The Gentleman's Etiquette: To Black Tie
It's the winter of 1978. In the suitably plush surroundings at the ballroom of The Grand Hotel, Brighton, a photographer ushers and arranges my family together for a celebratory photo. My sisters wear gowns my mum made to match her long elegant sky blue evening dress. I'm front and center of the shot, five years old. Ruddy cheeked and recovering from a bout of mumps, I look unfeasibly proud in my ensemble of pale blue shorts, short sleeve shirt, hooped knee socks and a bright red satin neck tie on elastic.
But the man of the hour is my father. His midnight blue tuxedo is offset with an oversized black velvet bow tie and a powder blue ruffled dress shirt. You could not get more of a time capsule for the mid to late '70s if you tried, and the photographic account of that night would serve as a family mocking tool in the years to come, so demonstrative as it was of a certain louche, over-of-top decadence that decade conjures up when one pictures it in the mind's eye. The photo may be long gone, but the gentle ribbing lives on.
Over time, however, as tastes and fashions have morphed and changed, I have come to better appreciate the luxuriousness of Dad's look. I admire the confidence on display. While clearly from a bygone age, contemporary hairy chested, balding or moustashed male sex symbols like Telly Savalas or Sean Connery may seem bizarre by todays standards, yet there is something compelling about the swagger and peacockery, all but missing from the modern wardrobe.
I keep coming back to the ruffled dress shirt. When men select their formal wear, the focus stays firmly on their choice of suit or bow tie, the shirt almost an afterthought. This seems a shame, as every element of evening wear should carry with it a marked difference from the daytime uniform; some aspect that elevates the look into something truly special. From a velvet smoking jacket over a sport coat, a black tuxedo over a navy lounge suit, a satin bow tie over a four-in-hand, patent pumps over calf leather Oxfords, I would add a silk ruffled, pleated or embroidered shirt over a cotton number to complete the transformation.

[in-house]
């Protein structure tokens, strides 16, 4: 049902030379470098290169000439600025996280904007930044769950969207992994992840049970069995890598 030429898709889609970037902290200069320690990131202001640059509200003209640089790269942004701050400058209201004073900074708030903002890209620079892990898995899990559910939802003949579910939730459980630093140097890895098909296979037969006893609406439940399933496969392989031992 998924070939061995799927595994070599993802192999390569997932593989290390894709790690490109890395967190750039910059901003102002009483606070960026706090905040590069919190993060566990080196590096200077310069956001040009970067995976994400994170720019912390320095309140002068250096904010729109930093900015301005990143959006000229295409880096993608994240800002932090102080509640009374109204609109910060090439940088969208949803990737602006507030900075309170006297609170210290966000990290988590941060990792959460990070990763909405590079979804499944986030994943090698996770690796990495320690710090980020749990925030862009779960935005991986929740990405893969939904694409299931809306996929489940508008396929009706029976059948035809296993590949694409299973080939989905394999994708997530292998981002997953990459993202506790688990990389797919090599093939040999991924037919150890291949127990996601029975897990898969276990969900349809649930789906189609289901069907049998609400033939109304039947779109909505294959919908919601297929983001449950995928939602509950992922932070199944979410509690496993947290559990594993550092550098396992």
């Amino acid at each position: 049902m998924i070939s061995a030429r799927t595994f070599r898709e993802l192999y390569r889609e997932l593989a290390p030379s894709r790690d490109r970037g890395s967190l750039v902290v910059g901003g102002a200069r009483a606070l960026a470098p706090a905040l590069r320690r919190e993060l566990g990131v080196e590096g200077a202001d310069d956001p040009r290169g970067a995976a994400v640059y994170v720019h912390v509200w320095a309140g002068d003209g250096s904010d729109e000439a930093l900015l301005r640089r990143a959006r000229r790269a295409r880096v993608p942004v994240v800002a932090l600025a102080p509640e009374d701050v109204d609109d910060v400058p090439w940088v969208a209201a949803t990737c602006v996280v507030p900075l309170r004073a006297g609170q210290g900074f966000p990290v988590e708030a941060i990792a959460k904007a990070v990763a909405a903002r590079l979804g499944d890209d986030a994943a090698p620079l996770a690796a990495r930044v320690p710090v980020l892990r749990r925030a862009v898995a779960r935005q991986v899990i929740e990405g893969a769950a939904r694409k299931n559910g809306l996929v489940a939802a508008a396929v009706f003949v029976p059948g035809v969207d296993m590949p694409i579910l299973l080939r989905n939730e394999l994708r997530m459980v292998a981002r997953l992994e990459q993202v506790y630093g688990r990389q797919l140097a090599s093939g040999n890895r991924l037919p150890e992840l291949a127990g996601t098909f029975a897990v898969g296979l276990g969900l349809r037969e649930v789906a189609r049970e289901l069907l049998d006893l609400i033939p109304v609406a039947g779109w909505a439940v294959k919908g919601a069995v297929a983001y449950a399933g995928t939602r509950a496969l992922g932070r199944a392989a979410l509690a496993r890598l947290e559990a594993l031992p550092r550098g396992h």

One person who agrees with me on this is style writer Aleks Cvetkovic. "I’ve long had a weakness for silk shirts", he explains, "Quite apart from being unashamedly luxurious, they’re naughtily louche and a touch frivolous, to boot. In cream, they’re a sophisticated alternative to plain white poplin.
"For evening wear or ‘black tie’, I’m devoted to my cream ruffle-fronted silk dress shirt with a T&A collar, smoked mother-of-pearl buttons and double-cuffs, which Turnbull generously made for me a couple of years ago. The ruffles lend a distinctive ‘70s edge to an evening look and are a fun point of difference in a room filled with ‘penguin suits’. The cream colour, too, comes into its own in low light – it is softer and more flattering than white."
"One of the reasons I love Turnbull’s silk shirts in particular, is the brand’s preference for sand-washed silk, as opposed to satin. Sand-washed silk is softer and more refined than satin, which can often look naff with its high-shine finish. Sand-washed silk has a matte finish, so the shirt becomes much more about how it drapes on the body and moves than how it looks. It’s subtler and less showy – all round a delightful cloth to wear."
I couldn't agree more. The party season should be a time of festivity and frivolity, one can leave the 'boring' in the cloakroom and join us in raising a glass to sumptuousness and celebration!